Jerry Adams, panelist
Jerry Adams is a member of the Eagle Clan from the Nisga'a Nation. He has been in the social service field for over forty years and is a past Executive Director of Urban Native Youth Association. In recognition of his passion for developing services for youth, he is a recipient of the “Spirit of Crazy Horse Award” from Reclaiming Youth International, which works with youth issues throughout the world. Jerry also served as Executive Director of Circle of Eagles Lodge Society, which works to reintegrate Aboriginal men and women who have spent time in federal prison into the community. Jerry is currently the Aboriginal Justice Coordinator for the Anglican Diocese of New Westminster, building bridges of reconciliation between the church and the Aboriginal community. Jerry is a well-respected community member and has served on the Vancouver Police Board as well as on the Boards of many Aboriginal and non-Aboriginal organizations. Jerry has been married for 45 years and is the proud father of three grown children.
Rick Lavallee, panelist
Richard (Rick) Lavallee is of Cree and Metis heritage from Manitoba. He has been a member a Police Constable for approx. 17 years. Richard strongly believes in community involvement and sits on 2 non-profit Boards, the Urban Native Youth Association and the Circle of Eagles Lodge Society. He is also active in the Sweat Lodge community and is a member of the Squamish Nation Ocean Canoe Family.
Nathan Edelson, moderator
Nathan Edelson is a Senior Partner with 42nd Street Consulting – focusing on planning for inclusive communities and has also been an Adjunct Professor at the School of Community and Regional Planning. He worked with the City of Vancouver Planning Department for 25 years. For much of that time he was the Senior Planner for the Downtown Eastside where he managed many issues related to housing, community economic development, social services and health care.
Prior to working in the Downtown Eastside and Chinatown, Nathan led City initiatives legalizing secondary suites, and on community plans for Downtown South and the Joyce SkyTrain Station area. He has been working with the False Creek South Neighbourhood Association’s *RePlan Committee since 2011 in an effort help local residents renew leases on City-owned land, develop a community plan to guide future development and to explore alternative methods of governance to engage local residents in guiding the implementation of the community plan.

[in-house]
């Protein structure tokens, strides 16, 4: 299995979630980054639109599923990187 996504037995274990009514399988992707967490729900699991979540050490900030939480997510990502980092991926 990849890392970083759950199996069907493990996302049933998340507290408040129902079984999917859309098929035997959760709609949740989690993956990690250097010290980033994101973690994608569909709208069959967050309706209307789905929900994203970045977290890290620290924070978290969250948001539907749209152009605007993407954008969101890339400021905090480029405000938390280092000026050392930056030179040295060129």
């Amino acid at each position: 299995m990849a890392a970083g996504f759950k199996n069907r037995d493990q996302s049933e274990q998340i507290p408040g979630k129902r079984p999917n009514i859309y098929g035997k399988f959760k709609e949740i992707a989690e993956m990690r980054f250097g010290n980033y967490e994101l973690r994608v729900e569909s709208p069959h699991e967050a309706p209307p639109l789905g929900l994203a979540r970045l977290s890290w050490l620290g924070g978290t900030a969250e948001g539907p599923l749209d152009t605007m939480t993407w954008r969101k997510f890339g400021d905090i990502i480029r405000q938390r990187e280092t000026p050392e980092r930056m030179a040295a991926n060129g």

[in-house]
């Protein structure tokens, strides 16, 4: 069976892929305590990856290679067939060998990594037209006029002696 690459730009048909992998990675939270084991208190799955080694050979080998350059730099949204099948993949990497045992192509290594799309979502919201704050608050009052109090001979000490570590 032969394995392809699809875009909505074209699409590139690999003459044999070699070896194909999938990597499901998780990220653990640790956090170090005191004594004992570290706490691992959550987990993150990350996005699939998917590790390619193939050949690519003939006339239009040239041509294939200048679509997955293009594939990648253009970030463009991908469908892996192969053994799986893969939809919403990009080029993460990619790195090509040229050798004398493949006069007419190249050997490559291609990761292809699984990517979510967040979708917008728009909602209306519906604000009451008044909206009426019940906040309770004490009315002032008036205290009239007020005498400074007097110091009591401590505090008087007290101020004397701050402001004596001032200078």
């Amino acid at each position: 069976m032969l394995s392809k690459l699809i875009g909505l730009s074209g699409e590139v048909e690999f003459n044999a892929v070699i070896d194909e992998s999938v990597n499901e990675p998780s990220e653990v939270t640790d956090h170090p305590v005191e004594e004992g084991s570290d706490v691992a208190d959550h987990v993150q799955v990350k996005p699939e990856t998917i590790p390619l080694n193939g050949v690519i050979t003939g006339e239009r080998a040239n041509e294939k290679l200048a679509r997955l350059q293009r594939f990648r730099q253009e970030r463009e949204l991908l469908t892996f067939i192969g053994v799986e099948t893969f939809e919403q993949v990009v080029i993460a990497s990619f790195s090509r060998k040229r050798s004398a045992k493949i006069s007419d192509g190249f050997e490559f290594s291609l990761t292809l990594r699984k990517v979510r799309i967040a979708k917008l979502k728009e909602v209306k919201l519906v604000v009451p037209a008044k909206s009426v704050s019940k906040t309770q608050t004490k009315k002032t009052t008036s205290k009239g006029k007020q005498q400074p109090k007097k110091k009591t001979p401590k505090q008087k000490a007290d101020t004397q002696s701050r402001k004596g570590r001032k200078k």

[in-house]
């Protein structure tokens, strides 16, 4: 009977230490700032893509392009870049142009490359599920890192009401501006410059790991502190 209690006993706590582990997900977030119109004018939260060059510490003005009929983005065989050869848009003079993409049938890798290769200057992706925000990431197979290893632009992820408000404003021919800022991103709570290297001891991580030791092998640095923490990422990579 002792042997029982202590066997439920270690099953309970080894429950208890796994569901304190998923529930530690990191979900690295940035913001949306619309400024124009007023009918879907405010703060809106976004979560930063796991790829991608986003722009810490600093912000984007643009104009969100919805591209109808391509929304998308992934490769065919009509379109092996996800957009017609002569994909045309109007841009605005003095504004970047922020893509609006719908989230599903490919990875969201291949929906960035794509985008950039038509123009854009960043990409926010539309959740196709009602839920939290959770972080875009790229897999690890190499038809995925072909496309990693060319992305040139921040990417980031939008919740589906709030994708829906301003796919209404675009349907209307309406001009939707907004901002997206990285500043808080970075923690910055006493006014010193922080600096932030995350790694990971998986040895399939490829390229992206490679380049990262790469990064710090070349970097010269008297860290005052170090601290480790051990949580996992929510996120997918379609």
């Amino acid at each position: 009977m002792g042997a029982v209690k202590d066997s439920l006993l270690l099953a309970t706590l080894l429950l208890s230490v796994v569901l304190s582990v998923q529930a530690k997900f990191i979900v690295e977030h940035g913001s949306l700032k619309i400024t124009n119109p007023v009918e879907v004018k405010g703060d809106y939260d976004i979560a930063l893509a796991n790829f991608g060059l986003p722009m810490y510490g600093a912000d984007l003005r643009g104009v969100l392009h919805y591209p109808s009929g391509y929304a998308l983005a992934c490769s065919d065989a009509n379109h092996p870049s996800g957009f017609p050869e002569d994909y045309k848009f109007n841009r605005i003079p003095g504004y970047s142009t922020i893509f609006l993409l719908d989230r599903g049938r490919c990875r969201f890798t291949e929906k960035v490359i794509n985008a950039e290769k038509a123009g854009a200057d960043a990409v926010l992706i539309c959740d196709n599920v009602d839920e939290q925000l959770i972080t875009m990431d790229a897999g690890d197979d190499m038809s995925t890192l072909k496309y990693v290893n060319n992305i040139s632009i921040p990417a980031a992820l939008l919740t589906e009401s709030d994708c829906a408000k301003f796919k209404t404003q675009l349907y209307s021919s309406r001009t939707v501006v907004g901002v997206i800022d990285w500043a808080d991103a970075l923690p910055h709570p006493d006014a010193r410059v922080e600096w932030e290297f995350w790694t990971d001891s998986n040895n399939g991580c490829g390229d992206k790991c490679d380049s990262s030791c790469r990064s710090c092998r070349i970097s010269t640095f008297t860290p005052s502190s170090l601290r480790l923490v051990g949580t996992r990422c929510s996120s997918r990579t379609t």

Norma-Jean McLaren has been a consultant, trainer and facilitator working in the area of diversity, community development and organizational change from 1988 until she had to retire in 2014. She holds a B.A. in Child Care Counselling and an MA in Education - (Multiculturalism in Education). In 1992 she established her own consulting company and in that capacity has worked in training, consultation and facilitation in a broad range of settings including colleges, hospitals, universities, police departments, airport security, resource corporations, federal and provincial departments and crown corporations, non-profit agencies and in communities across Canada.
Her area of work encompasses cross-group relations and development of cross-cultural communication and understanding, addressing issues of human rights, harassment, diversity and anti-racism. Her facilitation and consultation work includes research, evaluation, curriculum development, strategic planning and vision building for organizations and communities. For more than 10 years she taught as an Adjunct Professor in UBC’s School of Community and Regional Planning.
Norma-Jean ‘discovered’ the power of film to carry the messages she had spoken of in previous years: film has the ability to ‘allow’ the voices of those whose experiences bring the stories alive. The first film, “The Spirit has no Colour” came about through a partnership between 42nd Street Consulting, Orca Productions and the Police Academy of the Justice Institute of B.C. From the early planning stages for the training film, veteran police officers as well as Aboriginal elders, community leaders, police recruits, youth and historians have come forward to take part in the planning and/or to be part of creating the storyline and the film itself.
Norma-Jean was trained a vocalist when she was a child in Bowden Alberta and went on to become a member of an acapella group call Aya that sang at many political rallies during the 1980’s and 90’s and produced several albums. She was a founding member of the Board of Directors of the Downtown Eastside Centre for the Arts where she continues to serve where she can.
In 2015 Norma-Jean was diagnosed with Alzheimer’s and has participated in a ground breaking Deep Brain Stimulation Clinical Trial as a pioneer fighting this disease.